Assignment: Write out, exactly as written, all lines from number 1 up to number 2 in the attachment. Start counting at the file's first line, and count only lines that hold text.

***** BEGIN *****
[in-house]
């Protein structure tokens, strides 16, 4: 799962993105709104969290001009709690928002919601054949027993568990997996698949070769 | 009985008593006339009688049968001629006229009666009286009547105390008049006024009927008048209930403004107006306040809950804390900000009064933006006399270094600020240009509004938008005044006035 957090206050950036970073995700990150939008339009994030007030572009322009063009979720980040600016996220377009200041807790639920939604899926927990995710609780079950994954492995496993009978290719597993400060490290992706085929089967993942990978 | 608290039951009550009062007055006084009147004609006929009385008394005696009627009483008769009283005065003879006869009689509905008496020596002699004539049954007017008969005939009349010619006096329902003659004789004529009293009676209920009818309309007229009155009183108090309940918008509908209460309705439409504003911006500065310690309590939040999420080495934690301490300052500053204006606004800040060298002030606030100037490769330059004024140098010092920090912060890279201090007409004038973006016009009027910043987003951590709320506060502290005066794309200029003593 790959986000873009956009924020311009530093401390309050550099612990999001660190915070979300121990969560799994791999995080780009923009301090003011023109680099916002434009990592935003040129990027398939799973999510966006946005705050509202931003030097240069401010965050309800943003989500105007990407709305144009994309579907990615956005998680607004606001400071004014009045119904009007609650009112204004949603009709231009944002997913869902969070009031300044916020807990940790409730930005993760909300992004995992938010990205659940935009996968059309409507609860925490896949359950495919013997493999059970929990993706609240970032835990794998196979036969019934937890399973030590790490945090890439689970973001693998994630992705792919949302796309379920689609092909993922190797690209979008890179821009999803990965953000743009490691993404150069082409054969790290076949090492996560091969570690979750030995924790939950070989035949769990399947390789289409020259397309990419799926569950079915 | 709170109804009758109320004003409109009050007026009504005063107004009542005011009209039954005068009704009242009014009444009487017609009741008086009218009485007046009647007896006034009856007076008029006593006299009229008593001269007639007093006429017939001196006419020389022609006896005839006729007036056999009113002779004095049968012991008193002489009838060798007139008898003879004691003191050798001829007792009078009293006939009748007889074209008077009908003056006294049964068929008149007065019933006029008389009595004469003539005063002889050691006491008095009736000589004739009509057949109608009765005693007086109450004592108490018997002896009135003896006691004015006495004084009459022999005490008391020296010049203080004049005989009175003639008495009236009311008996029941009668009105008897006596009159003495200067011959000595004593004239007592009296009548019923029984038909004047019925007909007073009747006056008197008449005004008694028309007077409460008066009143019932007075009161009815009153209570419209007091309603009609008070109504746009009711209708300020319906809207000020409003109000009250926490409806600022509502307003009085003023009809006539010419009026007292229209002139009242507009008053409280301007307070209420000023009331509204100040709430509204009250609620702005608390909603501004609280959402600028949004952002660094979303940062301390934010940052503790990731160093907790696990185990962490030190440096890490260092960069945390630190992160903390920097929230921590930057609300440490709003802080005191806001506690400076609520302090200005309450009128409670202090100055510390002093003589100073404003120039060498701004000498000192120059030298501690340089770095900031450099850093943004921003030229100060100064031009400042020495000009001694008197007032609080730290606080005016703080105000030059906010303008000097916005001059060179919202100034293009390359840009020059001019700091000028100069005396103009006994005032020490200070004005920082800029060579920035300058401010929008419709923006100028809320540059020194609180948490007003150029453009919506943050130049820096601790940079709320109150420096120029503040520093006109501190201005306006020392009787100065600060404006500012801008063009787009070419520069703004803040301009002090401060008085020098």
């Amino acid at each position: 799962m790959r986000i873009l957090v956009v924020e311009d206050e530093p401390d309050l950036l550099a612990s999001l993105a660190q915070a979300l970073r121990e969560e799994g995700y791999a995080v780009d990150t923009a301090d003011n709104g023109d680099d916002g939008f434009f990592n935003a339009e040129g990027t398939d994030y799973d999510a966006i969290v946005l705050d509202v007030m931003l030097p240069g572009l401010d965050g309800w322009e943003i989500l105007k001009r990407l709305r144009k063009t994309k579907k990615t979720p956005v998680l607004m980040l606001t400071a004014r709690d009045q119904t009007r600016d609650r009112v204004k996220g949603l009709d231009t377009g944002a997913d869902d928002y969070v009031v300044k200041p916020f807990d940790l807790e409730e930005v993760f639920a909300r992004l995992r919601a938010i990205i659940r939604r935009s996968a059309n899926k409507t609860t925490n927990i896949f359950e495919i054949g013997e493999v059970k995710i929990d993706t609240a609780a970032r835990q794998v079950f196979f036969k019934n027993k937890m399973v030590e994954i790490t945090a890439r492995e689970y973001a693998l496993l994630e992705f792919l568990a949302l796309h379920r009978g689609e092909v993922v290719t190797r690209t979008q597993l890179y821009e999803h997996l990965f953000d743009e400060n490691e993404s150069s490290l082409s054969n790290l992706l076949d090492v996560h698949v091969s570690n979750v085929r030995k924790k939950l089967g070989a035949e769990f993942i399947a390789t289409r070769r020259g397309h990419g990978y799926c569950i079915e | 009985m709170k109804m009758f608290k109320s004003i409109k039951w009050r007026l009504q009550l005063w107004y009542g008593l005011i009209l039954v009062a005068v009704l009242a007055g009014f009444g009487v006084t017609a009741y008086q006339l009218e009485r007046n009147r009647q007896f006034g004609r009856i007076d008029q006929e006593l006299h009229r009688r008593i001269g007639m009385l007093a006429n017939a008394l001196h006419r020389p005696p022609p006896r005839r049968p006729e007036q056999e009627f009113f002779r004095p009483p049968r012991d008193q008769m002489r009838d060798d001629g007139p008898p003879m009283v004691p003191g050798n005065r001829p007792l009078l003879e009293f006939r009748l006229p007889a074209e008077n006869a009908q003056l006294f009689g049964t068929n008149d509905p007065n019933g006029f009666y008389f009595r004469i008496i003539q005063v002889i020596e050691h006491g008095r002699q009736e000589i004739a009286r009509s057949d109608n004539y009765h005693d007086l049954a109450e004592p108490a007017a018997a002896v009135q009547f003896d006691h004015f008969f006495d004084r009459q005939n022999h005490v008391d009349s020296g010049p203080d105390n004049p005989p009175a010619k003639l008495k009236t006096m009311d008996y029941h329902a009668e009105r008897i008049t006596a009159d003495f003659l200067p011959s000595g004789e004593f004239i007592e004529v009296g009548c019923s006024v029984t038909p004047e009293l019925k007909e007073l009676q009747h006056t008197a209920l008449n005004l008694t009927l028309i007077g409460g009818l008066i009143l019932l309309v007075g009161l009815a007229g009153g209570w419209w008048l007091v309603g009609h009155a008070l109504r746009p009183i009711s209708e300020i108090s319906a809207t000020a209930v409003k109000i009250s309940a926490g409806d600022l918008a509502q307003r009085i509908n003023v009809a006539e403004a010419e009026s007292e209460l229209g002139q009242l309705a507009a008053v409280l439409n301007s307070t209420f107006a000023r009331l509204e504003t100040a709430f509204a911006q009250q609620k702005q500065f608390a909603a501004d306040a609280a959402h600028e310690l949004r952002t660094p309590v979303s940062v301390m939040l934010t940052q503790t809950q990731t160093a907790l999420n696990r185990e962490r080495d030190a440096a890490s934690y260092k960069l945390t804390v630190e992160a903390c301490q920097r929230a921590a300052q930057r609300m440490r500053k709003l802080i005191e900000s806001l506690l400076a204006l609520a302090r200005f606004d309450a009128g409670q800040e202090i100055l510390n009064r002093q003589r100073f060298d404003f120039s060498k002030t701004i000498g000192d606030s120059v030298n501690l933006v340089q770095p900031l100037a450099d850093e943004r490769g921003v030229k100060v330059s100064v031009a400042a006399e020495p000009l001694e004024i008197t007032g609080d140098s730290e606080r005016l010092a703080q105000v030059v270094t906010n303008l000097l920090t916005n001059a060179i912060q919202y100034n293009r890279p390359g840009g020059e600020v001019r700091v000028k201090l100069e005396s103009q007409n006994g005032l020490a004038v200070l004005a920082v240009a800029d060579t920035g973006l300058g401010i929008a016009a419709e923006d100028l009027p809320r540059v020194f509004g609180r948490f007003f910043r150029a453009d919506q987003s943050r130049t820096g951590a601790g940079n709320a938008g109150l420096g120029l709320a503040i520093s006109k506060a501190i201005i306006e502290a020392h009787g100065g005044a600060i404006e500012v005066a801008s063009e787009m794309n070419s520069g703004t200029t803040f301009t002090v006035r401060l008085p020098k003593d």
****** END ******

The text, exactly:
[in-house]
């Protein structure tokens, strides 16, 4: 799962993105709104969290001009709690928002919601054949027993568990997996698949070769 | 009985008593006339009688049968001629006229009666009286009547105390008049006024009927008048209930403004107006306040809950804390900000009064933006006399270094600020240009509004938008005044006035 957090206050950036970073995700990150939008339009994030007030572009322009063009979720980040600016996220377009200041807790639920939604899926927990995710609780079950994954492995496993009978290719597993400060490290992706085929089967993942990978 | 608290039951009550009062007055006084009147004609006929009385008394005696009627009483008769009283005065003879006869009689509905008496020596002699004539049954007017008969005939009349010619006096329902003659004789004529009293009676209920009818309309007229009155009183108090309940918008509908209460309705439409504003911006500065310690309590939040999420080495934690301490300052500053204006606004800040060298002030606030100037490769330059004024140098010092920090912060890279201090007409004038973006016009009027910043987003951590709320506060502290005066794309200029003593 790959986000873009956009924020311009530093401390309050550099612990999001660190915070979300121990969560799994791999995080780009923009301090003011023109680099916002434009990592935003040129990027398939799973999510966006946005705050509202931003030097240069401010965050309800943003989500105007990407709305144009994309579907990615956005998680607004606001400071004014009045119904009007609650009112204004949603009709231009944002997913869902969070009031300044916020807990940790409730930005993760909300992004995992938010990205659940935009996968059309409507609860925490896949359950495919013997493999059970929990993706609240970032835990794998196979036969019934937890399973030590790490945090890439689970973001693998994630992705792919949302796309379920689609092909993922190797690209979008890179821009999803990965953000743009490691993404150069082409054969790290076949090492996560091969570690979750030995924790939950070989035949769990399947390789289409020259397309990419799926569950079915 | 709170109804009758109320004003409109009050007026009504005063107004009542005011009209039954005068009704009242009014009444009487017609009741008086009218009485007046009647007896006034009856007076008029006593006299009229008593001269007639007093006429017939001196006419020389022609006896005839006729007036056999009113002779004095049968012991008193002489009838060798007139008898003879004691003191050798001829007792009078009293006939009748007889074209008077009908003056006294049964068929008149007065019933006029008389009595004469003539005063002889050691006491008095009736000589004739009509057949109608009765005693007086109450004592108490018997002896009135003896006691004015006495004084009459022999005490008391020296010049203080004049005989009175003639008495009236009311008996029941009668009105008897006596009159003495200067011959000595004593004239007592009296009548019923029984038909004047019925007909007073009747006056008197008449005004008694028309007077409460008066009143019932007075009161009815009153209570419209007091309603009609008070109504746009009711209708300020319906809207000020409003109000009250926490409806600022509502307003009085003023009809006539010419009026007292229209002139009242507009008053409280301007307070209420000023009331509204100040709430509204009250609620702005608390909603501004609280959402600028949004952002660094979303940062301390934010940052503790990731160093907790696990185990962490030190440096890490260092960069945390630190992160903390920097929230921590930057609300440490709003802080005191806001506690400076609520302090200005309450009128409670202090100055510390002093003589100073404003120039060498701004000498000192120059030298501690340089770095900031450099850093943004921003030229100060100064031009400042020495000009001694008197007032609080730290606080005016703080105000030059906010303008000097916005001059060179919202100034293009390359840009020059001019700091000028100069005396103009006994005032020490200070004005920082800029060579920035300058401010929008419709923006100028809320540059020194609180948490007003150029453009919506943050130049820096601790940079709320109150420096120029503040520093006109501190201005306006020392009787100065600060404006500012801008063009787009070419520069703004803040301009002090401060008085020098």